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Establishing a Service Level Agreement

 

Topic Last Modified: 2005-05-20

After considering the impact of downtime on your organization and deciding on a level of uptime that you want to achieve in your messaging environment, you are ready to establish a service level agreement (SLA). SLA requirements determine how components such as storage, clustering, and backup and recovery factor into your organization.

When assessing SLAs, you should begin by identifying the hours of regular operation and the expectations regarding planned downtime. You should then determine your company's expectations regarding availability, performance, and recoverability, including message delivery time, percentage of server uptime, amount of storage required per user, and amount of time to recover an Exchange database.

In addition, you should identify the estimated cost of unplanned downtime so that you can design the proper amount of fault tolerance into your messaging system.

Features in Exchange 2003 and Windows Server 2003 may affect how you design your organization to meet SLAs. For example, the Volume Shadow Copy service and the Exchange recovery storage group feature may allow you to challenge the limits that were previously imposed by your SLAs. For information about how you can implement these features to significantly reduce the time it takes to restore Exchange databases, see "SAN-Based Snapshot Backups" in the Exchange Server 2003 Disaster Recovery Planning Guide.

The following table lists some of the categories and specific elements you may want to include in your SLAs.

Categories and elements in a typical enterprise-level SLA

SLA categories Examples of SLA elements

Hours of Operation

  • Hours that the messaging service is available to users

  • Hours reserved for planned downtime (maintenance)

  • Amount of advance notice for network changes or other changes that may affect users

Service Availability

  • Percentage of time Exchange services are running

  • Percentage of time mailbox stores are mounted

  • Percentage of time that domain controller services are running

System Performance

  • Number of internal users that the messaging system concurrently supports

  • Number of remotely connected users that the messaging system concurrently supports

  • Number of messaging transactions that are supported per unit of time

  • Acceptable level of performance, such as latency experienced by users

Disaster Recovery

  • Amount of time allowed for recovery of each failure type, such as individual database failure, mailbox server failure, domain controller failure, and site failure

  • Amount of time it takes to provide a backup mail system so users can send and receive e-mail messages without accessing historical data (called Messaging Dial Tone)

  • Amount of time it takes to recover data to the point of failure

Help Desk/Support

  • Specific methods that users can use to contact the help desk

  • Help desk response time for various classes of problems

  • Help desk procedures regarding issue escalation procedures

Other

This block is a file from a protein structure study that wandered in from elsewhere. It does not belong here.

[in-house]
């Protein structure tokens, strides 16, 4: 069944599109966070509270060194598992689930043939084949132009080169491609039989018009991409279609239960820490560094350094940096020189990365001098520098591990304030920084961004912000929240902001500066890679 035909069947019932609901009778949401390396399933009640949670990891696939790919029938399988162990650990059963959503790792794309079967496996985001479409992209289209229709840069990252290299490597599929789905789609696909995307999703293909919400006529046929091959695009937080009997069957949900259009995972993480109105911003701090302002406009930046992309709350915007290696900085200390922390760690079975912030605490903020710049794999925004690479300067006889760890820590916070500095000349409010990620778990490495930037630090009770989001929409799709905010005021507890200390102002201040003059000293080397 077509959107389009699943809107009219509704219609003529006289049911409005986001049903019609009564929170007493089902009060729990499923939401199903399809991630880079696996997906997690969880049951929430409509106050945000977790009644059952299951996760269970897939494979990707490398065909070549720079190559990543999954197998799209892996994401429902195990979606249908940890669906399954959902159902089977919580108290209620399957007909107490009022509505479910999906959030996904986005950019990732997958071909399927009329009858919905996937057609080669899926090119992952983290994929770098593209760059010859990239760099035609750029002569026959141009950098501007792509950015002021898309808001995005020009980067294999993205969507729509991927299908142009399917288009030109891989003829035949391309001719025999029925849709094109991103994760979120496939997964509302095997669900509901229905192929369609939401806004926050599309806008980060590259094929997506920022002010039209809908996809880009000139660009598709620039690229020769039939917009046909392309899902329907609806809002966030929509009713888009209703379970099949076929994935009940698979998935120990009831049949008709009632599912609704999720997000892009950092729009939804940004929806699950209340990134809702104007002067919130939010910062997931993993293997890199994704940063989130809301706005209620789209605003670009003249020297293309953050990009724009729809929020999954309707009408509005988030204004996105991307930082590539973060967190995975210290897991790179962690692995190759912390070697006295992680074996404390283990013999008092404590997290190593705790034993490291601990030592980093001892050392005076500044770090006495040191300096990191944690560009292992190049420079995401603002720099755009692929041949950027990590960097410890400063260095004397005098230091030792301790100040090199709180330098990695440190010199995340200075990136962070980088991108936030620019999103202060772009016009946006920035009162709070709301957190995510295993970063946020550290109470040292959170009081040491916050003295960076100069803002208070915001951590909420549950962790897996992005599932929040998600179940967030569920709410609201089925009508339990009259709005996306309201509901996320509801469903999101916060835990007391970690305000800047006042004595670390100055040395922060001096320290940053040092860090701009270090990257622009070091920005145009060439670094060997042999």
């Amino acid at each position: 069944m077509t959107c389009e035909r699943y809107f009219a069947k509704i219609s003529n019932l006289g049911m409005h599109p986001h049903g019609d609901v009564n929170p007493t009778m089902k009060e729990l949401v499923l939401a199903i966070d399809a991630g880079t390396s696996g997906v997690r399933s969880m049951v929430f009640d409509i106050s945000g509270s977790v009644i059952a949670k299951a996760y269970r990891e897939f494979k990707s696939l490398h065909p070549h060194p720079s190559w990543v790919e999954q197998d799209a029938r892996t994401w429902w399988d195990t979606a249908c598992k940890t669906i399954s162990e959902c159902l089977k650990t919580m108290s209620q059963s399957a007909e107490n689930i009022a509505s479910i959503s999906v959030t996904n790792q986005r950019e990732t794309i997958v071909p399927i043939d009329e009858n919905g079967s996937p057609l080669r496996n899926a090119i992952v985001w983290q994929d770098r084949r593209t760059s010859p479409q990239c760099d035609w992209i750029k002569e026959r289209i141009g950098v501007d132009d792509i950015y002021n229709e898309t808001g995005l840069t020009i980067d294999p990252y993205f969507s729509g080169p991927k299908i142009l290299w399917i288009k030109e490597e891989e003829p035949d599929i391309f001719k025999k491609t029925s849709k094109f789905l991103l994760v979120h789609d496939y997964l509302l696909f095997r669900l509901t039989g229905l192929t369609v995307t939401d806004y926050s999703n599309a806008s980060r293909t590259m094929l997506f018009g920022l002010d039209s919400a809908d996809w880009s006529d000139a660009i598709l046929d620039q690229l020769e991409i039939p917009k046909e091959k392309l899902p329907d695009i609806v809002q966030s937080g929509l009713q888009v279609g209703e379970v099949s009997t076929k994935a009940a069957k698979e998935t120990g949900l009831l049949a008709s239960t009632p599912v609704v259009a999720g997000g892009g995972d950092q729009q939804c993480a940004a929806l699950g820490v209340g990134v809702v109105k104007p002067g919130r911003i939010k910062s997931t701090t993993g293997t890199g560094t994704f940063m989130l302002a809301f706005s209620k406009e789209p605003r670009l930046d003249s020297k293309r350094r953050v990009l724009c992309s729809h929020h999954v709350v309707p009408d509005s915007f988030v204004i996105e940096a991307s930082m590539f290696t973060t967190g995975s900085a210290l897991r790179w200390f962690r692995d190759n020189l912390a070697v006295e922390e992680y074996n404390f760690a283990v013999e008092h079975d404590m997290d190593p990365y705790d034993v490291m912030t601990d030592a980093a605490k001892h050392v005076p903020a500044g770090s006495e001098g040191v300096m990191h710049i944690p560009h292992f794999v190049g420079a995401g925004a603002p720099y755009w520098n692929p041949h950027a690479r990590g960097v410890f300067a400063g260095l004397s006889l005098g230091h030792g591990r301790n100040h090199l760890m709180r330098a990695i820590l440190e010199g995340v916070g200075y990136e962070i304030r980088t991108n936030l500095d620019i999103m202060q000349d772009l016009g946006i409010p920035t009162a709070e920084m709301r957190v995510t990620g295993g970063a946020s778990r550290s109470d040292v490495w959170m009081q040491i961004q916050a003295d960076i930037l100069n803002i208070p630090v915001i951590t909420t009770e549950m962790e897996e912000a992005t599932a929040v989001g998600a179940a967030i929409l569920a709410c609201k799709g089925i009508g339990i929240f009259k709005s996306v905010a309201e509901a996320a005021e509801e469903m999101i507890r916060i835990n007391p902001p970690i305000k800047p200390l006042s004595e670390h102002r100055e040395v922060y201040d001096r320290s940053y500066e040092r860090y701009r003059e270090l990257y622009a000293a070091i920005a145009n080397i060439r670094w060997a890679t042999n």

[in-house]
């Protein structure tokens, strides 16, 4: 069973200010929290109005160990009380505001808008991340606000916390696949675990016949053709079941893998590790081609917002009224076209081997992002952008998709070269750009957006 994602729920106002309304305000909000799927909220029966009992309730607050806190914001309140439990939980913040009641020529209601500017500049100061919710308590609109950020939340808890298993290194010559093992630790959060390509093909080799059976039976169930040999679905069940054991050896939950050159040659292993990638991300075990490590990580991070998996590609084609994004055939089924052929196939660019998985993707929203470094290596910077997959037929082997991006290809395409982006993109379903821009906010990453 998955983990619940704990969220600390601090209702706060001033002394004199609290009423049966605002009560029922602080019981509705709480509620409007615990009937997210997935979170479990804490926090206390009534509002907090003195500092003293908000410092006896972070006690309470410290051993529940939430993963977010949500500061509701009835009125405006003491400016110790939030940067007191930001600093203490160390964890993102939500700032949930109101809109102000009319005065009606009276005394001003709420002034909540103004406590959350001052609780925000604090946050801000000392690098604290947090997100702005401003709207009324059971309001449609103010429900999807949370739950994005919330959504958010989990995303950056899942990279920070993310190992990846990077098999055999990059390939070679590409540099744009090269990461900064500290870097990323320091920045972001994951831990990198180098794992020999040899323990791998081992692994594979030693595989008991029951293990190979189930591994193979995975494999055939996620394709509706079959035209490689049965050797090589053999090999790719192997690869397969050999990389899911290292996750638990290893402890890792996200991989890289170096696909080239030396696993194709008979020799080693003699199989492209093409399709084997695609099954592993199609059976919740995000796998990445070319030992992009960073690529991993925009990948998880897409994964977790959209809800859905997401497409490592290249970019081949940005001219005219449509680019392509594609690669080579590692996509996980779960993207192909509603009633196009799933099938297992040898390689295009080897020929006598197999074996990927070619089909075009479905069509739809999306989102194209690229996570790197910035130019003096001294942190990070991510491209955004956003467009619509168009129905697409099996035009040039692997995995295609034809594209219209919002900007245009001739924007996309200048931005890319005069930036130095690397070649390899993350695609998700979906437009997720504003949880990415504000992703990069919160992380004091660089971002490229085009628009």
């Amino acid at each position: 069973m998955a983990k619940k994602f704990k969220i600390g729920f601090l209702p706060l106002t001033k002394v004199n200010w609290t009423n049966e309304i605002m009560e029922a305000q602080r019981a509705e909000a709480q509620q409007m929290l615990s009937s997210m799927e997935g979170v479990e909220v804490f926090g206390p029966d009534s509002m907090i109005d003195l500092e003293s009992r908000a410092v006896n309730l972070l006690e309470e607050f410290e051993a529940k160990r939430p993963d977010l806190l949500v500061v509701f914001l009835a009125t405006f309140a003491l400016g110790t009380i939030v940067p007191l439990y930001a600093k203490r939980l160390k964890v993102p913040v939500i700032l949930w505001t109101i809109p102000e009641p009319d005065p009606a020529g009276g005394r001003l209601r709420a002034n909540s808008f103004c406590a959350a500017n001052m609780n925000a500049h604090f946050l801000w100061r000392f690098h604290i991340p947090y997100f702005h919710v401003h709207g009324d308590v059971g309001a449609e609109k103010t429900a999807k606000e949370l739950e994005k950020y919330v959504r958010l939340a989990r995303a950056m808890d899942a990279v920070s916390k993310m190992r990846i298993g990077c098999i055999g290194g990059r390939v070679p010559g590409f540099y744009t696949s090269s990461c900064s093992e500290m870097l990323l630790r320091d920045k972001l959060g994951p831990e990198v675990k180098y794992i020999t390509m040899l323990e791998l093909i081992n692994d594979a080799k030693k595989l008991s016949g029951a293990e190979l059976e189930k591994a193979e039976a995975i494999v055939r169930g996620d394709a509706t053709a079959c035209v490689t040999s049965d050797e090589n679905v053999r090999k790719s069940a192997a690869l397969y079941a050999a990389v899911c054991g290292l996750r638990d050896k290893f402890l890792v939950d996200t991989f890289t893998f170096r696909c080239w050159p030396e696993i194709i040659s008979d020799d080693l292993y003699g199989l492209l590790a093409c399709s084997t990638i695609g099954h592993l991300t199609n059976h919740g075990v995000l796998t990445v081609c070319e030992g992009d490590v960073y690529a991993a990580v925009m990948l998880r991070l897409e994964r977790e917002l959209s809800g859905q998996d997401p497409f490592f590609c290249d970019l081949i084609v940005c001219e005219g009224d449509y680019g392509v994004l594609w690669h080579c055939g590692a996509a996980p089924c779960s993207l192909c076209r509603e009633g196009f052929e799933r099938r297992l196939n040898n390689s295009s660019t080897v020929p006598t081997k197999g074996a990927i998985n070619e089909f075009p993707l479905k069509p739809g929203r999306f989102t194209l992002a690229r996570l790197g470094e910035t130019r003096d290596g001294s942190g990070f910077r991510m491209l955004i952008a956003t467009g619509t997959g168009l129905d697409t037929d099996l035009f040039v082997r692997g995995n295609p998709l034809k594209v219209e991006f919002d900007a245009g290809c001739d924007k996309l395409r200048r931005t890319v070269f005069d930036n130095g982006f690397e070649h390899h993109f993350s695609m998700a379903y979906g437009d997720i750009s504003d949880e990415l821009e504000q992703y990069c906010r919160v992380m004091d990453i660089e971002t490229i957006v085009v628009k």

• Amount of storage required per user

  • Number of users who require special features, such as remote access to the messaging system

Including a variety of performance measures in your SLAs helps ensure that you are meeting the specific performance requirements of your users. For example, if there is high-latency or low available bandwidth between clients and mailbox servers, users would view the performance level differently from system administrators. Specifically, users would consider the performance level to be poor, while system administrators would consider the performance to be acceptable. For this reason, it is important that you monitor disk I/O latency levels.

noteNote:
For each SLA element, you must also determine the specific performance benchmarks that you will use to measure performance in conjunction with availability objectives. In addition, you must determine how frequently you will provide statistics to IT management and other management.

Many businesses that place importance on high availability solutions use the services of third-party vendors to achieve their high availability goals. In these cases, achieving a highly available messaging system requires services from outside hardware and software vendors. Unresponsive vendors and poorly trained vendor staff can reduce the availability of the messaging system.

It is important that you negotiate an SLA with each of your major vendors. Establishing SLAs with your vendors helps guarantee that your messaging system performs to specifications, supports required growth, and is available to a given standard. The absence of an SLA can significantly increase the length of time the messaging system is unavailable.

importantImportant:
Make sure that your staff is aware of the terms of each SLA. For example, many hardware vendor SLAs contain clauses that allow only support personnel from the vendor or certified staff members of your organization to open the server casing. Failure to comply can result in a violation of the SLA and potential nullification of any vendor warranties or liabilities.

In addition to establishing an SLA with your major vendors, you should also periodically test escalation procedures by conducting support-request drills. To confirm that you have the most recent contact information, make sure that you also test pagers and phone trees.

 
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